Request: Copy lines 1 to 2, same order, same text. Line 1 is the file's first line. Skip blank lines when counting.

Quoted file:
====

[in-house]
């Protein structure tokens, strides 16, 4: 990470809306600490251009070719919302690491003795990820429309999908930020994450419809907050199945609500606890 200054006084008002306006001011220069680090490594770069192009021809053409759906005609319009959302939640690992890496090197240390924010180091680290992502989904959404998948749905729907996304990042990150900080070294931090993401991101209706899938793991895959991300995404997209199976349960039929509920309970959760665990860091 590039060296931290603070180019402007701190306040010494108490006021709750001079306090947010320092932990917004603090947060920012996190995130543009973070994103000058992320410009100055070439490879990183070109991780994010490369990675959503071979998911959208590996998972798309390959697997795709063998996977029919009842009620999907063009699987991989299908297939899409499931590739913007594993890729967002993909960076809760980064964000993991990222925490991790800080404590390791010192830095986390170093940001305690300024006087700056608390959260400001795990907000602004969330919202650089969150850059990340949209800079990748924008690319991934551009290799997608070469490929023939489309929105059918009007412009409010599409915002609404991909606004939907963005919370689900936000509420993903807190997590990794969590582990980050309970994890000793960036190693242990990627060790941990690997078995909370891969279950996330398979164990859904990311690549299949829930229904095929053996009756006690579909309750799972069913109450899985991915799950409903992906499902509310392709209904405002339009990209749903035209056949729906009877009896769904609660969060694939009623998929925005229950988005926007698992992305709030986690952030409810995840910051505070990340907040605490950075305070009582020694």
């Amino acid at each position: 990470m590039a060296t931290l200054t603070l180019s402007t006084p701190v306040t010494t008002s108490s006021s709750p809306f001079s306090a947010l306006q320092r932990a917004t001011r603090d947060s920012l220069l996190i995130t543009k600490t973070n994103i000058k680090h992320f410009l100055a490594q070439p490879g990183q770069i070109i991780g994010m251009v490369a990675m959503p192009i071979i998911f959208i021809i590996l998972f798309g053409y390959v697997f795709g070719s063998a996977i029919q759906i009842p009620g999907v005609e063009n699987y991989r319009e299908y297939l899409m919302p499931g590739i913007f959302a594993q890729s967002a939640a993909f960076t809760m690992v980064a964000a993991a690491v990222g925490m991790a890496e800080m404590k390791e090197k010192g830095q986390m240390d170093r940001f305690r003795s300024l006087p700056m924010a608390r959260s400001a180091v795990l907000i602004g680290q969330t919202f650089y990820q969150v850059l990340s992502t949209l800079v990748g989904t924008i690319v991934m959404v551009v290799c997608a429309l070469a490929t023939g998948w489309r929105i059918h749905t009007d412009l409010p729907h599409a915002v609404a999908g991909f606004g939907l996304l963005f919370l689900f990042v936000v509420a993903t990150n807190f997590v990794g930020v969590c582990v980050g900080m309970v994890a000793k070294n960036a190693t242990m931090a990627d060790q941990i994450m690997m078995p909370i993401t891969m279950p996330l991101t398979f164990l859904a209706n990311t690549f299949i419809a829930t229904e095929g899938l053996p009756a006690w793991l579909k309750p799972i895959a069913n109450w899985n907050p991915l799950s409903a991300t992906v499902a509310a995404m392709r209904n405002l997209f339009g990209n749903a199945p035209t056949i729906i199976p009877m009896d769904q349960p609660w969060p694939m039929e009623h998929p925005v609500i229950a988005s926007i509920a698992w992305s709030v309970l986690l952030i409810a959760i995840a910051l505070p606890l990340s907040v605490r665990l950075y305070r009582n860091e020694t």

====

[in-house]
């Protein structure tokens, strides 16, 4: 990470809306600490251009070719919302690491003795990820429309999908930020994450419809907050199945609500606890 200054006084008002306006001011220069680090490594770069192009021809053409759906005609319009959302939640690992890496090197240390924010180091680290992502989904959404998948749905729907996304990042990150900080070294931090993401991101209706899938793991895959991300995404997209199976349960039929509920309970959760665990860091 590039060296931290603070180019402007701190306040010494108490006021709750001079306090947010320092932990917004603090947060920012996190995130543009973070994103000058992320410009100055070439490879990183070109991780994010490369990675959503071979998911959208590996998972798309390959697997795709063998996977029919009842009620999907063009699987991989299908297939899409499931590739913007594993890729967002993909960076809760980064964000993991990222925490991790800080404590390791010192830095986390170093940001305690300024006087700056608390959260400001795990907000602004969330919202650089969150850059990340949209800079990748924008690319991934551009290799997608070469490929023939489309929105059918009007412009409010599409915002609404991909606004939907963005919370689900936000509420993903807190997590990794969590582990980050309970994890000793960036190693242990990627060790941990690997078995909370891969279950996330398979164990859904990311690549299949829930229904095929053996009756006690579909309750799972069913109450899985991915799950409903992906499902509310392709209904405002339009990209749903035209056949729906009877009896769904609660969060694939009623998929925005229950988005926007698992992305709030986690952030409810995840910051505070990340907040605490950075305070009582020694």